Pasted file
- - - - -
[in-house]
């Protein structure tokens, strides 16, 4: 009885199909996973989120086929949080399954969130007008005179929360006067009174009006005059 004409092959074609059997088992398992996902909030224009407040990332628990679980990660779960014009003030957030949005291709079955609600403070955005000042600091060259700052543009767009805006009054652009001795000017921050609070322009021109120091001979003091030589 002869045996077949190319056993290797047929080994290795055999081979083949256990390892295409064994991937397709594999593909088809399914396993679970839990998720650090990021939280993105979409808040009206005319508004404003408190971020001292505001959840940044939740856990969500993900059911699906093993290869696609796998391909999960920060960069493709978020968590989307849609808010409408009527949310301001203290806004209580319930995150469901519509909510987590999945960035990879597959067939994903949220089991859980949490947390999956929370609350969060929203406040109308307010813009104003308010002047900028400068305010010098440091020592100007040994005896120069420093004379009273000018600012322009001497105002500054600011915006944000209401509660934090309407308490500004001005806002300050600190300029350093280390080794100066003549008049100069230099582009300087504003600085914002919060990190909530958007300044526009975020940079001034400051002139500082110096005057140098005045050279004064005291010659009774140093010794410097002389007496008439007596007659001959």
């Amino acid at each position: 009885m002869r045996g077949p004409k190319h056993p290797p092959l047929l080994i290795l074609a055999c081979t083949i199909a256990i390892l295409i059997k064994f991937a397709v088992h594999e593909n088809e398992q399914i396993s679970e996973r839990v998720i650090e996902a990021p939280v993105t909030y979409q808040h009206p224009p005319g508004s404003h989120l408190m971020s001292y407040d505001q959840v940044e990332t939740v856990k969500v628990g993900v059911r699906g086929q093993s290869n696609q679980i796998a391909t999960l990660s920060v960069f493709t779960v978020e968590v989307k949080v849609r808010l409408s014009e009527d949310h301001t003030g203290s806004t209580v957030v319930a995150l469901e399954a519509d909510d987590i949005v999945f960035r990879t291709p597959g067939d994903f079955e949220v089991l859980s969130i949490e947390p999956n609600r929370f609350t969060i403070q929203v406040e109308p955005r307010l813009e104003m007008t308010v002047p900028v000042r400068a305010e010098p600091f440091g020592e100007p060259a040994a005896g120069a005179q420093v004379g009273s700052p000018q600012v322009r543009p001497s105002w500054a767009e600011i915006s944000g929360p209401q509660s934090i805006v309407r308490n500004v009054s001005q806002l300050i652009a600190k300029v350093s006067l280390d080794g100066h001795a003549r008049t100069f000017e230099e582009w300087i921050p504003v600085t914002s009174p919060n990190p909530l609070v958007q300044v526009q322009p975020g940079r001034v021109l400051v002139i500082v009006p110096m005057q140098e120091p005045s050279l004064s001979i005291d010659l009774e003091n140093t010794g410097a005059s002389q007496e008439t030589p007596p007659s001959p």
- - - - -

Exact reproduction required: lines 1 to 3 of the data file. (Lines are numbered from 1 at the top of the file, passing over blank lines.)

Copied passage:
[in-house]
């Protein structure tokens, strides 16, 4: 009885199909996973989120086929949080399954969130007008005179929360006067009174009006005059 004409092959074609059997088992398992996902909030224009407040990332628990679980990660779960014009003030957030949005291709079955609600403070955005000042600091060259700052543009767009805006009054652009001795000017921050609070322009021109120091001979003091030589 002869045996077949190319056993290797047929080994290795055999081979083949256990390892295409064994991937397709594999593909088809399914396993679970839990998720650090990021939280993105979409808040009206005319508004404003408190971020001292505001959840940044939740856990969500993900059911699906093993290869696609796998391909999960920060960069493709978020968590989307849609808010409408009527949310301001203290806004209580319930995150469901519509909510987590999945960035990879597959067939994903949220089991859980949490947390999956929370609350969060929203406040109308307010813009104003308010002047900028400068305010010098440091020592100007040994005896120069420093004379009273000018600012322009001497105002500054600011915006944000209401509660934090309407308490500004001005806002300050600190300029350093280390080794100066003549008049100069230099582009300087504003600085914002919060990190909530958007300044526009975020940079001034400051002139500082110096005057140098005045050279004064005291010659009774140093010794410097002389007496008439007596007659001959």
């Amino acid at each position: 009885m002869r045996g077949p004409k190319h056993p290797p092959l047929l080994i290795l074609a055999c081979t083949i199909a256990i390892l295409i059997k064994f991937a397709v088992h594999e593909n088809e398992q399914i396993s679970e996973r839990v998720i650090e996902a990021p939280v993105t909030y979409q808040h009206p224009p005319g508004s404003h989120l408190m971020s001292y407040d505001q959840v940044e990332t939740v856990k969500v628990g993900v059911r699906g086929q093993s290869n696609q679980i796998a391909t999960l990660s920060v960069f493709t779960v978020e968590v989307k949080v849609r808010l409408s014009e009527d949310h301001t003030g203290s806004t209580v957030v319930a995150l469901e399954a519509d909510d987590i949005v999945f960035r990879t291709p597959g067939d994903f079955e949220v089991l859980s969130i949490e947390p999956n609600r929370f609350t969060i403070q929203v406040e109308p955005r307010l813009e104003m007008t308010v002047p900028v000042r400068a305010e010098p600091f440091g020592e100007p060259a040994a005896g120069a005179q420093v004379g009273s700052p000018q600012v322009r543009p001497s105002w500054a767009e600011i915006s944000g929360p209401q509660s934090i805006v309407r308490n500004v009054s001005q806002l300050i652009a600190k300029v350093s006067l280390d080794g100066h001795a003549r008049t100069f000017e230099e582009w300087i921050p504003v600085t914002s009174p919060n990190p909530l609070v958007q300044v526009q322009p975020g940079r001034v021109l400051v002139i500082v009006p110096m005057q140098e120091p005045s050279l004064s001979i005291d010659l009774e003091n140093t010794g410097a005059s002389q007496e008439t030589p007596p007659s001959p």